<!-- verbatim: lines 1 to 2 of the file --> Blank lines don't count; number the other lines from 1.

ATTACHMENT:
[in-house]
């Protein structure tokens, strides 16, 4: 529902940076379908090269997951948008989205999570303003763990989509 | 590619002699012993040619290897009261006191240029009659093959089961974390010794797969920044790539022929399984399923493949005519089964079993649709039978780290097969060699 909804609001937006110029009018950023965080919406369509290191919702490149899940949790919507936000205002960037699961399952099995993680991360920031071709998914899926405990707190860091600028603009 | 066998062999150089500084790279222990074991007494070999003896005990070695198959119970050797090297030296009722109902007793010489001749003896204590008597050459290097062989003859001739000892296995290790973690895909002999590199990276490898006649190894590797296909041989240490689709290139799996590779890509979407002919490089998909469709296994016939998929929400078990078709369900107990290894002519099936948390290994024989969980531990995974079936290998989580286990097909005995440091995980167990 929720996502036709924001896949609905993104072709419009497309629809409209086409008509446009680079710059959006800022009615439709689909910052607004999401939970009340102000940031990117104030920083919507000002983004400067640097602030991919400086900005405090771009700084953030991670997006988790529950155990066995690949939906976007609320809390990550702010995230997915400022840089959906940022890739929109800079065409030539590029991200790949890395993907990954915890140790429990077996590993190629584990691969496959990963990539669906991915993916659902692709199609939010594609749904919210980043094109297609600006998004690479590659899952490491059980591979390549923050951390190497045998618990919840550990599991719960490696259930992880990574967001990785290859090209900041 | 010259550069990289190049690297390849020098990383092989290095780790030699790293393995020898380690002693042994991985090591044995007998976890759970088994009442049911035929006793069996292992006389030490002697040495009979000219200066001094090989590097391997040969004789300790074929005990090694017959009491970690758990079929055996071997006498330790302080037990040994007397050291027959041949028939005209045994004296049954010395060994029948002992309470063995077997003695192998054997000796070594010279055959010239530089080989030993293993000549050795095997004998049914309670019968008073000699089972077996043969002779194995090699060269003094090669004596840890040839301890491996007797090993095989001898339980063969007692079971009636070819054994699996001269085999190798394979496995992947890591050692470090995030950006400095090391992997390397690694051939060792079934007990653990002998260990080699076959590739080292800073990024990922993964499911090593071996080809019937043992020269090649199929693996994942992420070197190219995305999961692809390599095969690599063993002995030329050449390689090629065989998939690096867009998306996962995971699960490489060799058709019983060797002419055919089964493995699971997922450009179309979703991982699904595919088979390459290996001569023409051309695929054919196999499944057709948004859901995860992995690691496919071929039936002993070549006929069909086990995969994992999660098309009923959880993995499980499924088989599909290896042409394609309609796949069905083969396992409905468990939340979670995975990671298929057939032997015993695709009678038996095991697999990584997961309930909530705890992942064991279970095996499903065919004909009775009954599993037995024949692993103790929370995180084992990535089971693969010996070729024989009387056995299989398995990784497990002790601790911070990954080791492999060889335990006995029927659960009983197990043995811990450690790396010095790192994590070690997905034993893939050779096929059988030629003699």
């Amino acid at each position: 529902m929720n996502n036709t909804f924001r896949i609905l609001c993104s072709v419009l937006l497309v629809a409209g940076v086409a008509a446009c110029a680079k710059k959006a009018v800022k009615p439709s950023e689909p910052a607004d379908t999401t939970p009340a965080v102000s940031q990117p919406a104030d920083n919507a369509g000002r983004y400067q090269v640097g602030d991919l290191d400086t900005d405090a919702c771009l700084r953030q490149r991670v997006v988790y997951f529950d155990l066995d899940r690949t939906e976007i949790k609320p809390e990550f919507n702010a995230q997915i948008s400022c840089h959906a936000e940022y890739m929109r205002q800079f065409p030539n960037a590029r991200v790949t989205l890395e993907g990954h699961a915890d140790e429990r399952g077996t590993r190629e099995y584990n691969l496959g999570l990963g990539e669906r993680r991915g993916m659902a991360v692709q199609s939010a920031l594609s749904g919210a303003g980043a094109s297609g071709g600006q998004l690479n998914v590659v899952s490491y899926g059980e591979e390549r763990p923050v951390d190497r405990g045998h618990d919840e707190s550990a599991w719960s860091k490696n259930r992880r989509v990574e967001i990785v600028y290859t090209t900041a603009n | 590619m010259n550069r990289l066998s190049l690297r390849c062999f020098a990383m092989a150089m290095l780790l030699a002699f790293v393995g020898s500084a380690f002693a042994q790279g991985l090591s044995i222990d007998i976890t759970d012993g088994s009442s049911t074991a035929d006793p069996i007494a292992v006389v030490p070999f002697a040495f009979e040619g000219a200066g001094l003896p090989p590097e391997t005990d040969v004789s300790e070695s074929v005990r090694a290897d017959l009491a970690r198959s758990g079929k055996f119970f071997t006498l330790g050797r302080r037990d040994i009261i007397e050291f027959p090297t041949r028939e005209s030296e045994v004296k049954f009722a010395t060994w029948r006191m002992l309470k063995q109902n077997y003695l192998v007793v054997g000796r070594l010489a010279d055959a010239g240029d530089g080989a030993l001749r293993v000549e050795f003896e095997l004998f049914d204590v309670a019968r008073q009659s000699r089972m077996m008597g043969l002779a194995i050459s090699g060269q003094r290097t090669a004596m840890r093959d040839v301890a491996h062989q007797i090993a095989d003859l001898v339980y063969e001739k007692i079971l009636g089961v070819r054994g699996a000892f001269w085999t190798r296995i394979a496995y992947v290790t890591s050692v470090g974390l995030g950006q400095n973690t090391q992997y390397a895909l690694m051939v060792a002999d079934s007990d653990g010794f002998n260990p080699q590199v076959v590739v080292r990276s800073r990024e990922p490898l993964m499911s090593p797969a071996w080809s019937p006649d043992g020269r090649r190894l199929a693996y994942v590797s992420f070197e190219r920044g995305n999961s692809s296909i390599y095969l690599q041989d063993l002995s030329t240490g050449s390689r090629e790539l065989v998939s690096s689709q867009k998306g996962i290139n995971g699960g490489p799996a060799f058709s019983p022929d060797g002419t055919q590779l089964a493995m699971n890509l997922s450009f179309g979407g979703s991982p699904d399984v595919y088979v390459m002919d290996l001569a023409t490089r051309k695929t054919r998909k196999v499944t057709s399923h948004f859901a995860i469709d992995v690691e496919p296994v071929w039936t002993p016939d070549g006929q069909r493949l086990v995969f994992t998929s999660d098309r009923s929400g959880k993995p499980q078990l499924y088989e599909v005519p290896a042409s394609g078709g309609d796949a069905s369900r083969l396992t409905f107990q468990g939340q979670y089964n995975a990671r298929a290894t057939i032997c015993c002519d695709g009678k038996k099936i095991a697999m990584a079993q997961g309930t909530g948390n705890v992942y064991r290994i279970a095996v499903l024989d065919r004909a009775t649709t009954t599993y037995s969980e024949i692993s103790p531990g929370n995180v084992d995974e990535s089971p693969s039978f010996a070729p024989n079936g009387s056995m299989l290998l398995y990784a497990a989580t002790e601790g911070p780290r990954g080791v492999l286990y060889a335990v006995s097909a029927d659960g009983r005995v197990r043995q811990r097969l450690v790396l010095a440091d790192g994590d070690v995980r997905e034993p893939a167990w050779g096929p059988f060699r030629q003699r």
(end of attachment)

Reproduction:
[in-house]
């Protein structure tokens, strides 16, 4: 529902940076379908090269997951948008989205999570303003763990989509 | 590619002699012993040619290897009261006191240029009659093959089961974390010794797969920044790539022929399984399923493949005519089964079993649709039978780290097969060699 909804609001937006110029009018950023965080919406369509290191919702490149899940949790919507936000205002960037699961399952099995993680991360920031071709998914899926405990707190860091600028603009 | 066998062999150089500084790279222990074991007494070999003896005990070695198959119970050797090297030296009722109902007793010489001749003896204590008597050459290097062989003859001739000892296995290790973690895909002999590199990276490898006649190894590797296909041989240490689709290139799996590779890509979407002919490089998909469709296994016939998929929400078990078709369900107990290894002519099936948390290994024989969980531990995974079936290998989580286990097909005995440091995980167990 929720996502036709924001896949609905993104072709419009497309629809409209086409008509446009680079710059959006800022009615439709689909910052607004999401939970009340102000940031990117104030920083919507000002983004400067640097602030991919400086900005405090771009700084953030991670997006988790529950155990066995690949939906976007609320809390990550702010995230997915400022840089959906940022890739929109800079065409030539590029991200790949890395993907990954915890140790429990077996590993190629584990691969496959990963990539669906991915993916659902692709199609939010594609749904919210980043094109297609600006998004690479590659899952490491059980591979390549923050951390190497045998618990919840550990599991719960490696259930992880990574967001990785290859090209900041 | 010259550069990289190049690297390849020098990383092989290095780790030699790293393995020898380690002693042994991985090591044995007998976890759970088994009442049911035929006793069996292992006389030490002697040495009979000219200066001094090989590097391997040969004789300790074929005990090694017959009491970690758990079929055996071997006498330790302080037990040994007397050291027959041949028939005209045994004296049954010395060994029948002992309470063995077997003695192998054997000796070594010279055959010239530089080989030993293993000549050795095997004998049914309670019968008073000699089972077996043969002779194995090699060269003094090669004596840890040839301890491996007797090993095989001898339980063969007692079971009636070819054994699996001269085999190798394979496995992947890591050692470090995030950006400095090391992997390397690694051939060792079934007990653990002998260990080699076959590739080292800073990024990922993964499911090593071996080809019937043992020269090649199929693996994942992420070197190219995305999961692809390599095969690599063993002995030329050449390689090629065989998939690096867009998306996962995971699960490489060799058709019983060797002419055919089964493995699971997922450009179309979703991982699904595919088979390459290996001569023409051309695929054919196999499944057709948004859901995860992995690691496919071929039936002993070549006929069909086990995969994992999660098309009923959880993995499980499924088989599909290896042409394609309609796949069905083969396992409905468990939340979670995975990671298929057939032997015993695709009678038996095991697999990584997961309930909530705890992942064991279970095996499903065919004909009775009954599993037995024949692993103790929370995180084992990535089971693969010996070729024989009387056995299989398995990784497990002790601790911070990954080791492999060889335990006995029927659960009983197990043995811990450690790396010095790192994590070690997905034993893939050779096929059988030629003699």